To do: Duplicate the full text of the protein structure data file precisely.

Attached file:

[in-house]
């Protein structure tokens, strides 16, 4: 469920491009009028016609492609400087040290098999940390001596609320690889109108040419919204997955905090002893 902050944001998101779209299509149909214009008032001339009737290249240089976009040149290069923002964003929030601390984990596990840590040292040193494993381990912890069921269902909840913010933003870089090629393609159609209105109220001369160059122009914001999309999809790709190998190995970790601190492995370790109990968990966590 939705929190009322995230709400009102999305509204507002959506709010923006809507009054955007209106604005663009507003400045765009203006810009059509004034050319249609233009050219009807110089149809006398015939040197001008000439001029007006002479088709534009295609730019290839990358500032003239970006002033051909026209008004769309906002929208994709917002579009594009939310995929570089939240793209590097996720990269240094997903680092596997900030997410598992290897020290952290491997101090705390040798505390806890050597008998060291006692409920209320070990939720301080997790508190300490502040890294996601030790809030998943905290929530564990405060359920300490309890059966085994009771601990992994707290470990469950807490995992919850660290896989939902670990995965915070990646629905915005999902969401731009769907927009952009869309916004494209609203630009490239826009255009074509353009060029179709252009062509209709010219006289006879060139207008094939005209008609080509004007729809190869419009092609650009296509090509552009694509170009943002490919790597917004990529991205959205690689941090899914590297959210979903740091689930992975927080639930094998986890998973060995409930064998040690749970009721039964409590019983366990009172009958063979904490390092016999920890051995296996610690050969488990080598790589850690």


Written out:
[in-house]
């Protein structure tokens, strides 16, 4: 469920491009009028016609492609400087040290098999940390001596609320690889109108040419919204997955905090002893 902050944001998101779209299509149909214009008032001339009737290249240089976009040149290069923002964003929030601390984990596990840590040292040193494993381990912890069921269902909840913010933003870089090629393609159609209105109220001369160059122009914001999309999809790709190998190995970790601190492995370790109990968990966590 939705929190009322995230709400009102999305509204507002959506709010923006809507009054955007209106604005663009507003400045765009203006810009059509004034050319249609233009050219009807110089149809006398015939040197001008000439001029007006002479088709534009295609730019290839990358500032003239970006002033051909026209008004769309906002929208994709917002579009594009939310995929570089939240793209590097996720990269240094997903680092596997900030997410598992290897020290952290491997101090705390040798505390806890050597008998060291006692409920209320070990939720301080997790508190300490502040890294996601030790809030998943905290929530564990405060359920300490309890059966085994009771601990992994707290470990469950807490995992919850660290896989939902670990995965915070990646629905915005999902969401731009769907927009952009869309916004494209609203630009490239826009255009074509353009060029179709252009062509209709010219006289006879060139207008094939005209008609080509004007729809190869419009092609650009296509090509552009694509170009943002490919790597917004990529991205959205690689941090899914590297959210979903740091689930992975927080639930094998986890998973060995409930064998040690749970009721039964409590019983366990009172009958063979904490390092016999920890051995296996610690050969488990080598790589850690």